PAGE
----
In the meantime I will drive and explore and be amazed at the places I see. I will remember to breath, deeply and long and relax. And yes the camera will be coming out and join me for the ride. Miss Elsie is as always is my sidekick. I am looking west toward the rest of my life.

Birthdays, Breast Cancer, & This Time of the Year

As October winds down, I am feeling relief. Relief that this month is done.

Every year since I had breast cancer (I was diagnosed February 2010), this month has been a bit hard for me. I don’t like pink, never have and never will. I feel kind support for those who walk for breast cancer, who shout about being a survivor, however I am not one of those people. I have found nothing to be grateful for, for having been through the experience of a breast cancer diagnosis. Mostly I find I have residual anger, residual PTSD, and residual everything surrounding this diagnosis. I am grateful to be alive and I would like to see this event take its place in the far reaches of my memory. As you might tell, I am still working on it.

Each year at this time I worry a little bit. Is my mammogram going to be normal? Will my surgeon and oncologist find anything? Is that weird pain in my hip cancer? Ay Yi Yi Yi.

Jim

Jim, my husband, died from cancer 6 years ago on October 17. Shall I mention that this is the day after my birthday? He went into the hospital the day before his 60th birthday (October 10) and died the day after mine. Well there is something to get through. I have not enjoyed celebrating my birthday in big bang up way. I like to be quiet now and contemplative.

I describe those three and half years between my diagnosis and his death, like a deck of cards. They were thrown up in the air the day of my diagnosis. Just as I was beginning to pick up the cards, boom, the next event happened and the cards flew into the air again. I have been slowly picking up the cards ever since. I still can’t find some of them, ergo, I remain living in my RV and drive to the next destination hoping to find another card. This has been an adventure, a painful process, a lonely one too, times of great fun and exploration and everything in between.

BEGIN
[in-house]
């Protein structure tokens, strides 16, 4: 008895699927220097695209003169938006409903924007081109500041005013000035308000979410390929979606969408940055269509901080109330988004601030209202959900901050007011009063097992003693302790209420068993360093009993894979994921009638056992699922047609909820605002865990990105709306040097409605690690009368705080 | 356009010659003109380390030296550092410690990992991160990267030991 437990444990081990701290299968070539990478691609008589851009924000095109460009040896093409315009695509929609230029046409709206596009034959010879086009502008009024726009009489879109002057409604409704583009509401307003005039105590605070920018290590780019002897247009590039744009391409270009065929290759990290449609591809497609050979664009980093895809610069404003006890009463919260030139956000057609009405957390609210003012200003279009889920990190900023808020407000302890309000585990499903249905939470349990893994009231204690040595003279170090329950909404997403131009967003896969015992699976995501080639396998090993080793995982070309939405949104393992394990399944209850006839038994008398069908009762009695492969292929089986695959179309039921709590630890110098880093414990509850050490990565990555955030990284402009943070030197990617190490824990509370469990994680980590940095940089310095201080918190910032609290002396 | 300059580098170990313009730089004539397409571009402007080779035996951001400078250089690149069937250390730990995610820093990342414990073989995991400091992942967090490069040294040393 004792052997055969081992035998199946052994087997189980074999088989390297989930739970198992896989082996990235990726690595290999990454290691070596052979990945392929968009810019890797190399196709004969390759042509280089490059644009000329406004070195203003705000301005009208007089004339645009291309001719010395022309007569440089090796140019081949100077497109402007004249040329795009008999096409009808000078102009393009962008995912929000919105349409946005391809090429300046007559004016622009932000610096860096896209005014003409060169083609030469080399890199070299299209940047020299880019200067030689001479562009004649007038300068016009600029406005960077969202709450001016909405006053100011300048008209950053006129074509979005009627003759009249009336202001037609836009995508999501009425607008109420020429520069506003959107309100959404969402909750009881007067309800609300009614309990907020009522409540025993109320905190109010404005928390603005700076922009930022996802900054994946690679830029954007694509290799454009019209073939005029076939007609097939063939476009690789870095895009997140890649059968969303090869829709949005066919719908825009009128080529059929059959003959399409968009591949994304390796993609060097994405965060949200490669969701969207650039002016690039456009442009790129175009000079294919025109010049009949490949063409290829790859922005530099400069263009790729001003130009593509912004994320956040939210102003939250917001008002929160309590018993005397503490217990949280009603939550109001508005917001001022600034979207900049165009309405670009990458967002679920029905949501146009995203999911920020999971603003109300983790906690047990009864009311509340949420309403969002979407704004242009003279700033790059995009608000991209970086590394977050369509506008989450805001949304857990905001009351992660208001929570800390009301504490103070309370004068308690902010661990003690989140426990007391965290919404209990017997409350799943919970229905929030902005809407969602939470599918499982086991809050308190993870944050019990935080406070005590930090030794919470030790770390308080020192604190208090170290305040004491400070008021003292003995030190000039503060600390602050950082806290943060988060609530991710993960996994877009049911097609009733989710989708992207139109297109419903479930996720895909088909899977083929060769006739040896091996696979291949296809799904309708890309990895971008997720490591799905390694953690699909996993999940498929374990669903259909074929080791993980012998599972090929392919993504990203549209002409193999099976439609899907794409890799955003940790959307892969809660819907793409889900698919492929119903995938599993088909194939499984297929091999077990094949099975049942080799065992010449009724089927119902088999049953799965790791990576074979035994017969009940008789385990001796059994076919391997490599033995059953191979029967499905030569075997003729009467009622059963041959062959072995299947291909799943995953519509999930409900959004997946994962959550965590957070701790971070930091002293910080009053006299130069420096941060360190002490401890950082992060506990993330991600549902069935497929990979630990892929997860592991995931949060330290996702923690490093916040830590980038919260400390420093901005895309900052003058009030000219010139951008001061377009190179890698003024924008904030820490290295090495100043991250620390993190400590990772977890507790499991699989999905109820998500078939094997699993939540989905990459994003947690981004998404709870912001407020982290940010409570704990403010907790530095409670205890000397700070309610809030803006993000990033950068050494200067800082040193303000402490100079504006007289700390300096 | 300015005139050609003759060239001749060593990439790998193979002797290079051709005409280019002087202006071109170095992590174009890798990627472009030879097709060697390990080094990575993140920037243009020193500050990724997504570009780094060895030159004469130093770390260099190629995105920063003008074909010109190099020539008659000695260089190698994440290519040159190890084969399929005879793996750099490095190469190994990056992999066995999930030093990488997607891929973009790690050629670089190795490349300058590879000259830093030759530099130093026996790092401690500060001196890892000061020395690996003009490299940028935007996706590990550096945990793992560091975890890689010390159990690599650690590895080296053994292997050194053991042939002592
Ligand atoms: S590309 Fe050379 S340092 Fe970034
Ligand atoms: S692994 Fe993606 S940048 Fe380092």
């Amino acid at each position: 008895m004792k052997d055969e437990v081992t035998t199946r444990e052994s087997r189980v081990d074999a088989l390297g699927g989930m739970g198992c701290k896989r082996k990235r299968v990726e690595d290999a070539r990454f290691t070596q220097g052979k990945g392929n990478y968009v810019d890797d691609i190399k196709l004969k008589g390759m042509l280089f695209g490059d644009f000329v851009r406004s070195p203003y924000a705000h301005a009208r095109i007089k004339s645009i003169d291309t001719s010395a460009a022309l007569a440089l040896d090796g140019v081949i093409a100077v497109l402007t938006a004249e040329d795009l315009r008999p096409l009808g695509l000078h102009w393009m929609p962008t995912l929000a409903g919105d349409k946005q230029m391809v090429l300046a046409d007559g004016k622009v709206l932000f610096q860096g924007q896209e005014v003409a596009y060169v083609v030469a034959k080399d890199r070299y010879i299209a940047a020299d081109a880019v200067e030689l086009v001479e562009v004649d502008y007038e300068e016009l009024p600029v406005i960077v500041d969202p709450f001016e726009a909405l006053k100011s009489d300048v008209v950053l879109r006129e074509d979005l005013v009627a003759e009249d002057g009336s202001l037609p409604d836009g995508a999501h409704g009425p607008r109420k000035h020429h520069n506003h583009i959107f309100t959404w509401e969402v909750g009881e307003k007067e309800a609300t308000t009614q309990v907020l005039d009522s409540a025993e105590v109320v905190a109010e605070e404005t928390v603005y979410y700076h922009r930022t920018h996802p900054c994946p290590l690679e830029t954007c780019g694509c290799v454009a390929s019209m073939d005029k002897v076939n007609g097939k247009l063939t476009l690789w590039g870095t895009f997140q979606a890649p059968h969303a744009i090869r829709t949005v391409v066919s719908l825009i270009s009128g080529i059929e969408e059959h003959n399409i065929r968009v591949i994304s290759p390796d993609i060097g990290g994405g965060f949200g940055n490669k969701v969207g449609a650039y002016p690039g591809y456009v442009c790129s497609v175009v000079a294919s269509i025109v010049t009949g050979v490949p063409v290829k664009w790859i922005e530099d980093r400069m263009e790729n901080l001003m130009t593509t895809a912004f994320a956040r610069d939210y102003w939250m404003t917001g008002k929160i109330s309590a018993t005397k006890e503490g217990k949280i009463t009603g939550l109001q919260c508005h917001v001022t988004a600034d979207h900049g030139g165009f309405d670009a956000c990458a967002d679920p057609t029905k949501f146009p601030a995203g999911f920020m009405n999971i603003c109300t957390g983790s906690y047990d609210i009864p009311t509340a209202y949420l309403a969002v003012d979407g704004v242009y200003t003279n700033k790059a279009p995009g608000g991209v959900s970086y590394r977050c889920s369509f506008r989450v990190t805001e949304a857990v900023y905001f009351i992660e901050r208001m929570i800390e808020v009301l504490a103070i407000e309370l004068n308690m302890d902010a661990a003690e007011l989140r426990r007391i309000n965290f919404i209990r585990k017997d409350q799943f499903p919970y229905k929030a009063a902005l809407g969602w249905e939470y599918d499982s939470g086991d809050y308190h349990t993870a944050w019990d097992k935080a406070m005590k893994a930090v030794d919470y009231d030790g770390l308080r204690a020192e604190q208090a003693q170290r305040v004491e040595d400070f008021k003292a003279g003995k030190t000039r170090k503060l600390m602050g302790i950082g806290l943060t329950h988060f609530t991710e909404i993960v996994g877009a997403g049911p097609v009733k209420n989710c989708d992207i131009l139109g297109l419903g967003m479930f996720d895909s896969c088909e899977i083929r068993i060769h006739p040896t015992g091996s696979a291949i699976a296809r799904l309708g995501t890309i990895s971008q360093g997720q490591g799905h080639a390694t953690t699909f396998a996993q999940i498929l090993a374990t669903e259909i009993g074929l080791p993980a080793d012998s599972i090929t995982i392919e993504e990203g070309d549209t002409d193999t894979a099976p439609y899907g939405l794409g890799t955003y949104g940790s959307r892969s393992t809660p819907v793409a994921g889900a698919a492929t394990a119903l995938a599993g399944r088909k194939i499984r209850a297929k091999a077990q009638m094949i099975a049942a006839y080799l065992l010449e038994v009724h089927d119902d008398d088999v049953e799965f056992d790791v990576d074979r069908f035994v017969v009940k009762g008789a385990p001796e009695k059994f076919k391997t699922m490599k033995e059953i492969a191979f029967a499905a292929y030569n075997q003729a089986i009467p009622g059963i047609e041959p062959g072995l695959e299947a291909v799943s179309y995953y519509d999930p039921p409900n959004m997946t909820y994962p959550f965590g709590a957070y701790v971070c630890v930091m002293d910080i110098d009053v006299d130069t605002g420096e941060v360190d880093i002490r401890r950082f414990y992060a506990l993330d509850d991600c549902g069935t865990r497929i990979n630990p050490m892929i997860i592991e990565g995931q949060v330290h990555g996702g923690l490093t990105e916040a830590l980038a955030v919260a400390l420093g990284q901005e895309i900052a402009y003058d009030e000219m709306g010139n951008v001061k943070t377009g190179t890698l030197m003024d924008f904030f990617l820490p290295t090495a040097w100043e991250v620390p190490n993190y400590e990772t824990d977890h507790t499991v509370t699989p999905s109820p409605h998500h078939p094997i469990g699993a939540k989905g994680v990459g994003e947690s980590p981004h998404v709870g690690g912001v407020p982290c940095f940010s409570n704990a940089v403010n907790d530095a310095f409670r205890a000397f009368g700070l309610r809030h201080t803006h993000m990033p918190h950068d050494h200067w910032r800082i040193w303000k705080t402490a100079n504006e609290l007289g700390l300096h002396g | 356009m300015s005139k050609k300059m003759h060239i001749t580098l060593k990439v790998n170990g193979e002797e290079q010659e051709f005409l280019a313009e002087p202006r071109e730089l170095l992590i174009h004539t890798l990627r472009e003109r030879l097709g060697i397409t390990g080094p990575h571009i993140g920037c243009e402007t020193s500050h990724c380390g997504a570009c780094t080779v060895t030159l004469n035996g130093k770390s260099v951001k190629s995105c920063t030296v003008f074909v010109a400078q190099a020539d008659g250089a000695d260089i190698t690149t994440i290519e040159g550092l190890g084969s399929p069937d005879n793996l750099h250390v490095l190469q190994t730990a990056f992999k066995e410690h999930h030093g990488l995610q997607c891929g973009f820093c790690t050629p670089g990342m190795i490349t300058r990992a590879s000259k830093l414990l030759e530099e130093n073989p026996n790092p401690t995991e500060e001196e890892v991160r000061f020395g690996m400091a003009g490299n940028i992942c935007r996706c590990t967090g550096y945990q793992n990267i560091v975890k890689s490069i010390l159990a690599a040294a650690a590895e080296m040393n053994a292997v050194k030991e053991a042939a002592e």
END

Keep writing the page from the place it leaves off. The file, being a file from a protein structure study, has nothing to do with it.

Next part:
Here is what I am appreciative today.

  • My kind and wonderful friends from all over the world who call, email, text and contact me through social media. When I need someone to talk to, out of the blue one of these friends will call. They have saved my day, my life, my moment more often than I acknowledge.
  • I am financially comfortable. I could buy a cute and fancy RV and move in. I can afford the repairs (they don’t come often), the gas and everything that supports this nomadic lifestyle.
  • I am alive and able to go on grand adventures, both small and large.
  • Elsie the cat-what would I do without her? She is one of the most adaptable and loving companions I could have. We are into our fourth year of adventures together. She remains a delight.
  • I am glad to be able to see the sunrises and sunsets. Each day I wake, is another day to be grateful for everything.
  • The doctors, chiropractors, acupuncturist, massage therapist, myofascial release practitioner, and all those other health care workers on the broad holistic spectrum that keep me tuned up and moving.
  • My friends and acquaintances that offer me a bed in their home, whether it is a visit or house sitting. Sometimes I need a respite from my little living space.
  • I appreciate everyone waiting and giving me room to figure out what is next? No-one else is judging me. I need to stop judging and being hard on myself. You know that saying, “It is all about the journey, not the destination”-I still need to learn this.

    Jim & I flying to Baja for a week on a deserted beach.

There are three days left in this month. I don’t count them down anymore. I feel I have made progress in acknowledging this month and not feeling quite as sad or out of sorts. One of my friends asked me this month, how I felt about the “whole Jim thing”. Well there is a loaded question. Each moment of the day the answer could be different. I believe I have come to a softer acceptance of this month, of the events that transpired six years ago and I still miss by dearest and best friend. Jim saw things in me that no one else has ever seen and I will always miss this about his love for me and mine for him.

I bid farewell to October, thankfully doing a bit more than just getting through the month. I embrace and welcome November. I embrace and welcome each day I wake up in the morning and am able to figure out what small adventure I will take myself on that day.

Today I am grateful for all of my friends, acquaintances and all of the followers of my blog,  who send me messages of support and encouragement. Today I am grateful for people.